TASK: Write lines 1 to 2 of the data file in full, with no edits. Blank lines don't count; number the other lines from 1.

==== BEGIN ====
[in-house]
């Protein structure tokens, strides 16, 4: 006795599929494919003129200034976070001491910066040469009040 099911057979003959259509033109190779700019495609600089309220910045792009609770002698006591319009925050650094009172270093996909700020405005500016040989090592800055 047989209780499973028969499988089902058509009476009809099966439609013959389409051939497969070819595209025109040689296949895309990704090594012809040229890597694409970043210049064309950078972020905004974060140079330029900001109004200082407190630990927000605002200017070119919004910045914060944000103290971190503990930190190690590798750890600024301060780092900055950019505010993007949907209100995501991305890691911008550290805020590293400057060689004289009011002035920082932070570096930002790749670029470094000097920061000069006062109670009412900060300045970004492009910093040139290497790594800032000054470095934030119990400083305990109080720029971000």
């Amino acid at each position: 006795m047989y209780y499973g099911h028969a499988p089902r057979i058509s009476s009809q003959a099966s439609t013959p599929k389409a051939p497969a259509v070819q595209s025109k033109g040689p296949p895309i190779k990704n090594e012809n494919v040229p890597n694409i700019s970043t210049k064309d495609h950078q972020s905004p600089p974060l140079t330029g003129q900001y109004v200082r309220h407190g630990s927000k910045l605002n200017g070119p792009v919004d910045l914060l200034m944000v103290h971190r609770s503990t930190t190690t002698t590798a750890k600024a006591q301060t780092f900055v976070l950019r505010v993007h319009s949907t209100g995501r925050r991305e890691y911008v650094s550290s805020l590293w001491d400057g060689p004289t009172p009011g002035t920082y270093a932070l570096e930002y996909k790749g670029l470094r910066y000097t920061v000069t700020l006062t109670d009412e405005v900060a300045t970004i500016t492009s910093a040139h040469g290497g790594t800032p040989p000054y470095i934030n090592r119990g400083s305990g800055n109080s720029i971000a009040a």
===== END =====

[in-house]
């Protein structure tokens, strides 16, 4: 006795599929494919003129200034976070001491910066040469009040 099911057979003959259509033109190779700019495609600089309220910045792009609770002698006591319009925050650094009172270093996909700020405005500016040989090592800055 047989209780499973028969499988089902058509009476009809099966439609013959389409051939497969070819595209025109040689296949895309990704090594012809040229890597694409970043210049064309950078972020905004974060140079330029900001109004200082407190630990927000605002200017070119919004910045914060944000103290971190503990930190190690590798750890600024301060780092900055950019505010993007949907209100995501991305890691911008550290805020590293400057060689004289009011002035920082932070570096930002790749670029470094000097920061000069006062109670009412900060300045970004492009910093040139290497790594800032000054470095934030119990400083305990109080720029971000």